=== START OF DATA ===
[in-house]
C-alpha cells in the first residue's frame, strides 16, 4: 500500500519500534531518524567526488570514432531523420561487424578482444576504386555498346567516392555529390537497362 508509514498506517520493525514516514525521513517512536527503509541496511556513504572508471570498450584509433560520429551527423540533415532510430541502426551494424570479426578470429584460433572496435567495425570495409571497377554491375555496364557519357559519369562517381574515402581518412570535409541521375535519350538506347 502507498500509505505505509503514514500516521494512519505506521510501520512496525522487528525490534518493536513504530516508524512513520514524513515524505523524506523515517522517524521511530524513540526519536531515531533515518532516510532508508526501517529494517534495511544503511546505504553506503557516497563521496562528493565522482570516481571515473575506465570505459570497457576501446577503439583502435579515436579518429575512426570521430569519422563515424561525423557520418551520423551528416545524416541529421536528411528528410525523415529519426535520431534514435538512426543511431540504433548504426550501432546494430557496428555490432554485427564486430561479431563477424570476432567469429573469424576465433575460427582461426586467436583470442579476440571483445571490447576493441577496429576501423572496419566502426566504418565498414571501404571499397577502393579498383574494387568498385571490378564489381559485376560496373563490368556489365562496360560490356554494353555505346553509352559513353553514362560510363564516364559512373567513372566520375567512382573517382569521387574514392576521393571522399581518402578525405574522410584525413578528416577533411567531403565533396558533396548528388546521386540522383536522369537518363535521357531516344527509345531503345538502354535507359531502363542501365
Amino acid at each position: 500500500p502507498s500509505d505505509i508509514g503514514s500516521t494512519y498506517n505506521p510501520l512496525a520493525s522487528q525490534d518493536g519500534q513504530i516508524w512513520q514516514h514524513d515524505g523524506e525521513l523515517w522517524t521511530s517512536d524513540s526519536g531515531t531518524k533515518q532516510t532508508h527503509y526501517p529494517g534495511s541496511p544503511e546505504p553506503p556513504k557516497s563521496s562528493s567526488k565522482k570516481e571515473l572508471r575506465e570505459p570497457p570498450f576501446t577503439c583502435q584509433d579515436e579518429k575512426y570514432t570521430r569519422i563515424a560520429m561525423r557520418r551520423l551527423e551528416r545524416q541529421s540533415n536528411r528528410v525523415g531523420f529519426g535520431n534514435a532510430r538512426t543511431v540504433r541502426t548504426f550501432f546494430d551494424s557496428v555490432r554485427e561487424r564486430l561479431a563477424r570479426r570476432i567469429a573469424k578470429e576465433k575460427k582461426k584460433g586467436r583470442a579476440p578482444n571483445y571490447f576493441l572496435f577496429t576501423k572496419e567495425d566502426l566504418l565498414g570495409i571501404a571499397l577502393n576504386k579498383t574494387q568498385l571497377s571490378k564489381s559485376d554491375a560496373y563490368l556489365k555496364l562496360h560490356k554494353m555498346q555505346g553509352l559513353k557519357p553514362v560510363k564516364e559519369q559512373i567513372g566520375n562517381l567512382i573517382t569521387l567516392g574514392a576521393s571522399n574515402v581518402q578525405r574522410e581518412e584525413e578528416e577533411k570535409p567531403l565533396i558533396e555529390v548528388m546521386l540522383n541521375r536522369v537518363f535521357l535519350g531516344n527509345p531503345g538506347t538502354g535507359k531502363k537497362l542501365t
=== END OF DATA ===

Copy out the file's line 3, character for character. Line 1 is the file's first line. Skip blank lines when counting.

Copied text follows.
Amino acid at each position: 500500500p502507498s500509505d505505509i508509514g503514514s500516521t494512519y498506517n505506521p510501520l512496525a520493525s522487528q525490534d518493536g519500534q513504530i516508524w512513520q514516514h514524513d515524505g523524506e525521513l523515517w522517524t521511530s517512536d524513540s526519536g531515531t531518524k533515518q532516510t532508508h527503509y526501517p529494517g534495511s541496511p544503511e546505504p553506503p556513504k557516497s563521496s562528493s567526488k565522482k570516481e571515473l572508471r575506465e570505459p570497457p570498450f576501446t577503439c583502435q584509433d579515436e579518429k575512426y570514432t570521430r569519422i563515424a560520429m561525423r557520418r551520423l551527423e551528416r545524416q541529421s540533415n536528411r528528410v525523415g531523420f529519426g535520431n534514435a532510430r538512426t543511431v540504433r541502426t548504426f550501432f546494430d551494424s557496428v555490432r554485427e561487424r564486430l561479431a563477424r570479426r570476432i567469429a573469424k578470429e576465433k575460427k582461426k584460433g586467436r583470442a579476440p578482444n571483445y571490447f576493441l572496435f577496429t576501423k572496419e567495425d566502426l566504418l565498414g570495409i571501404a571499397l577502393n576504386k579498383t574494387q568498385l571497377s571490378k564489381s559485376d554491375a560496373y563490368l556489365k555496364l562496360h560490356k554494353m555498346q555505346g553509352l559513353k557519357p553514362v560510363k564516364e559519369q559512373i567513372g566520375n562517381l567512382i573517382t569521387l567516392g574514392a576521393s571522399n574515402v581518402q578525405r574522410e581518412e584525413e578528416e577533411k570535409p567531403l565533396i558533396e555529390v548528388m546521386l540522383n541521375r536522369v537518363f535521357l535519350g531516344n527509345p531503345g538506347t538502354g535507359k531502363k537497362l542501365t